Western & Southern Open tennis tourney: 5 things to know

Andre Silva immediately admitted that, when it came to revealing anything new about this year’s Western & Southern Open, he had nothing literally or figuratively as big as the opening last year of the Lindner Family Tennis Center’s massive South Tower.

“The South Building was an easy talking point,” he said on Wednesday during what was billed as a media roundtable at a restaurant on the first floor of the Great American Tower.

Silva, who’s approaching his fourth W&S as tournament director, and chief operating officer Katie Haas hosted the event less than two months before the annual event scheduled for August 10-18 in Mason.

Men’s champion Novak Djokovic and women’s titlist Kiki Bertens are expected to return to defend their titles.

Five more developments that came out of Wednesday’s session:

Ticket time: Silva is hoping a new ticketing procedure will help improve attendance. Last year's pricing produced sellout crowds in 14 of the 16 sessions and a total attendance of 194,000, the fourth time in five years that attendance has surpassed 190,000. The tournament has expanded pricing options, he pointed out, to the level that fans who paid $92 to attend last season's Saturday night semifinal to can see this year's for $56.

“We’d like to do one more sellout, but 16 of 16 would be nice, too,” he said. “The challenge is not only to repeat, but to do a little better.”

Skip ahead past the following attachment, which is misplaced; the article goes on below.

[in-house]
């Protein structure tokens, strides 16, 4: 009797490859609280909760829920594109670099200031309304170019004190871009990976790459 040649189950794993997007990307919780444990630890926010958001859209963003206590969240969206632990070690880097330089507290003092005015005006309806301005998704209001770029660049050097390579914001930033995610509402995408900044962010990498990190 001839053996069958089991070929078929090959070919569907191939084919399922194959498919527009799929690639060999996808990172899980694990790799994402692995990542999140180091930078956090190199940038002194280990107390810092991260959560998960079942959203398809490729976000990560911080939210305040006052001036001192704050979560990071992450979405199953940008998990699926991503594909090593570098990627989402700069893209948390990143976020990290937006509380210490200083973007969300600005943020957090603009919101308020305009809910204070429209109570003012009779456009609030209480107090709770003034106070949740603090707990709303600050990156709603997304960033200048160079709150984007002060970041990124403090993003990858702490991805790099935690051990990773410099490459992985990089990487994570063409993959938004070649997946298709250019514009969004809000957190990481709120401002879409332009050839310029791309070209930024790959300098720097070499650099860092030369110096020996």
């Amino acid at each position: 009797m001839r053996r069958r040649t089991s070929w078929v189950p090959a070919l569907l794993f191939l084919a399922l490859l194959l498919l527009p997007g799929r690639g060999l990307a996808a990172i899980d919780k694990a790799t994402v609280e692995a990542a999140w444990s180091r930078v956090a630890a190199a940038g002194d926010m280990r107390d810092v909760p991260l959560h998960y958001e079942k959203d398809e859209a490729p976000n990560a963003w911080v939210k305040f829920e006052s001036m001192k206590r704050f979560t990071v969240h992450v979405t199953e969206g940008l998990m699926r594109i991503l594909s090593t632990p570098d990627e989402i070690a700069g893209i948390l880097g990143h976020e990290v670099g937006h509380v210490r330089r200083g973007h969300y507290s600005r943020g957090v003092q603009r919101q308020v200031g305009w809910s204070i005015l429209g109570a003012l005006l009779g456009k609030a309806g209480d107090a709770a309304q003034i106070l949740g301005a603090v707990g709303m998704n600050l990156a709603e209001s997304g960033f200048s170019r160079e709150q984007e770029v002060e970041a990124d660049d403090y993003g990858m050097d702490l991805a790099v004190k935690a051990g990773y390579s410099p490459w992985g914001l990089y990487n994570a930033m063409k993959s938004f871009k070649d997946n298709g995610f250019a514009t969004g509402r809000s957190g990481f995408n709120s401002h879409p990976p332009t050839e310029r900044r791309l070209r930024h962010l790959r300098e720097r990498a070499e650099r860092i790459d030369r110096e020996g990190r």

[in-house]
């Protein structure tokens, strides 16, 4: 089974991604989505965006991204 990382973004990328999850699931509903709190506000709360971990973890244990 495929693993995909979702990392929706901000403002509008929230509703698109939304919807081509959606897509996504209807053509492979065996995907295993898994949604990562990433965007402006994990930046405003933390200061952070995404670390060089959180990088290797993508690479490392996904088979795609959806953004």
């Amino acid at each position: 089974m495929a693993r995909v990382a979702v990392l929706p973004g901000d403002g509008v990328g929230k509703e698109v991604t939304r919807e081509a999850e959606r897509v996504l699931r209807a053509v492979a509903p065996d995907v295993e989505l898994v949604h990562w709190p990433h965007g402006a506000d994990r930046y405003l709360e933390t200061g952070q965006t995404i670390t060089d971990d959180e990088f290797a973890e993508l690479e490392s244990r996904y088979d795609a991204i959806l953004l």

Silva continues to be amazed by how much the area embraces the event. It draws fans from all 50 states and volunteers from 28, one from as far away as Seattle;

“Other events, which I won’t name, are successful, but you don’t feel that passion,” he said.

Get the kids to play: The tournament is launching Play Tennis Cincinnati, which will give local youth an opportunity to participate in free tennis lessons taught by local and United States Tennis Association pros. Clinics are scheduled at the tennis center Aug. 5-8, and Silva said a seven-week series of clinics is set for the fall.

“We’ll have 275 kids at the courts the week before the tournament,” he said. “They’ll be divided into grades one through three and four through six.”

Participants will receive a tennis racquet, a t-shirt and two tickets to the Aug. 10th session, including admission to the Kids Day event.

The ice baths cometh: While spending time recruiting players at Miami and Indian Wells in California and Miami, Silva kept asking what the W&S could do to enhance their experience. The most prevalent idea? More ice baths, such as at Wimbledon, which helps players' bodies regenerate after matches and practice sessions.

“So now we have more ice baths – like Wimbledon,” Silva said. “Now we’re the Wimbledon of the Midwest.”

New sponsors: Cincinnati Children's Hospital and Porsche have been added to the list of corporate sponsors for this year's event. Western & Southern has been the naming sponsor of the event since 2002. Another new sponsor announcement is coming, Silva promised.

New faces: The influx of talented younger players, especially on the women's side, is leading to tantalizing early matches involving highly recognizable names. Media-relations specialist Pete Holtermann, who as president of HolterMedia is deeply involved in coordinating W&S coverage, pointed out that Serena Williams would have to play a first-round match in Mason if she remains out of the top eight in the Women's Tennis Association rankings.

A prime example is this year’s French Open final between Australian Ashleigh Barty and Marketa Vondrousova of the Czech Republic, won by Barty in straight sets.

“That was a first-round match here last year,” Holtermann said.

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